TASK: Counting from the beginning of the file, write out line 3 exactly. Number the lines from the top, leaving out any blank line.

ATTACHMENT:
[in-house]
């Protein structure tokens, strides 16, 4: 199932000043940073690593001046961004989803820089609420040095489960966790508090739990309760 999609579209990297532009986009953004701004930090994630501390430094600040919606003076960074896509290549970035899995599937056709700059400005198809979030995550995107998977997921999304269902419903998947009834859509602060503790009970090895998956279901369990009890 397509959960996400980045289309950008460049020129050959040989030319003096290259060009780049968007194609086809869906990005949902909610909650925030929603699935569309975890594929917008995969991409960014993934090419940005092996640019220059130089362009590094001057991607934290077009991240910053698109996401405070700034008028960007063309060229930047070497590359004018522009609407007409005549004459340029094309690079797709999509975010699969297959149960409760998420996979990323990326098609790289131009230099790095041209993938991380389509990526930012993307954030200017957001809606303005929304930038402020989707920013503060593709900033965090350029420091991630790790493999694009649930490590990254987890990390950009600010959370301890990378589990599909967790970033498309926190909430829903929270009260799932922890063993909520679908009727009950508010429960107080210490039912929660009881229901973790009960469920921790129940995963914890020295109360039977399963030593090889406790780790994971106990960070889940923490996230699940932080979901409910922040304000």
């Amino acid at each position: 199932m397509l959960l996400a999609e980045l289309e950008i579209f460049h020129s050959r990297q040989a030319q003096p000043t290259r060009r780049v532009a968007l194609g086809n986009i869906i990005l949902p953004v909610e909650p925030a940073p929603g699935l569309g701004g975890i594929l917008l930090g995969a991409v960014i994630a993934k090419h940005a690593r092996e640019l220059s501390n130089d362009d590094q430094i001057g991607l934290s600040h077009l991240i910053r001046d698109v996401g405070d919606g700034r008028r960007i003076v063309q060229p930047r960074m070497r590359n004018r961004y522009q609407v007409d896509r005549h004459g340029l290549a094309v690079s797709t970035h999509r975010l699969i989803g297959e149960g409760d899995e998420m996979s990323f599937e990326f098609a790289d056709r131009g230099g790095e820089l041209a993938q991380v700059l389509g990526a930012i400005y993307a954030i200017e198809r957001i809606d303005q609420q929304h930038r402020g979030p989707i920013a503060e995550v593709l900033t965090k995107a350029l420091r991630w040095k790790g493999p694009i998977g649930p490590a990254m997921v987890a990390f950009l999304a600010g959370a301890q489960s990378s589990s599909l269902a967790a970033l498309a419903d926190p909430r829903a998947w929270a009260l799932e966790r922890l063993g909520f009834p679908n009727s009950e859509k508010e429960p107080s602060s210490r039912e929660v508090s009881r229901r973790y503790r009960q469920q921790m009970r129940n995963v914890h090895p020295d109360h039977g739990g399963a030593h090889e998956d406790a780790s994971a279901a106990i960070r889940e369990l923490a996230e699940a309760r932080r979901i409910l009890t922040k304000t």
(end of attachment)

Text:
């Amino acid at each position: 199932m397509l959960l996400a999609e980045l289309e950008i579209f460049h020129s050959r990297q040989a030319q003096p000043t290259r060009r780049v532009a968007l194609g086809n986009i869906i990005l949902p953004v909610e909650p925030a940073p929603g699935l569309g701004g975890i594929l917008l930090g995969a991409v960014i994630a993934k090419h940005a690593r092996e640019l220059s501390n130089d362009d590094q430094i001057g991607l934290s600040h077009l991240i910053r001046d698109v996401g405070d919606g700034r008028r960007i003076v063309q060229p930047r960074m070497r590359n004018r961004y522009q609407v007409d896509r005549h004459g340029l290549a094309v690079s797709t970035h999509r975010l699969i989803g297959e149960g409760d899995e998420m996979s990323f599937e990326f098609a790289d056709r131009g230099g790095e820089l041209a993938q991380v700059l389509g990526a930012i400005y993307a954030i200017e198809r957001i809606d303005q609420q929304h930038r402020g979030p989707i920013a503060e995550v593709l900033t965090k995107a350029l420091r991630w040095k790790g493999p694009i998977g649930p490590a990254m997921v987890a990390f950009l999304a600010g959370a301890q489960s990378s589990s599909l269902a967790a970033l498309a419903d926190p909430r829903a998947w929270a009260l799932e966790r922890l063993g909520f009834p679908n009727s009950e859509k508010e429960p107080s602060s210490r039912e929660v508090s009881r229901r973790y503790r009960q469920q921790m009970r129940n995963v914890h090895p020295d109360h039977g739990g399963a030593h090889e998956d406790a780790s994971a279901a106990i960070r889940e369990l923490a996230e699940a309760r932080r979901i409910l009890t922040k304000t």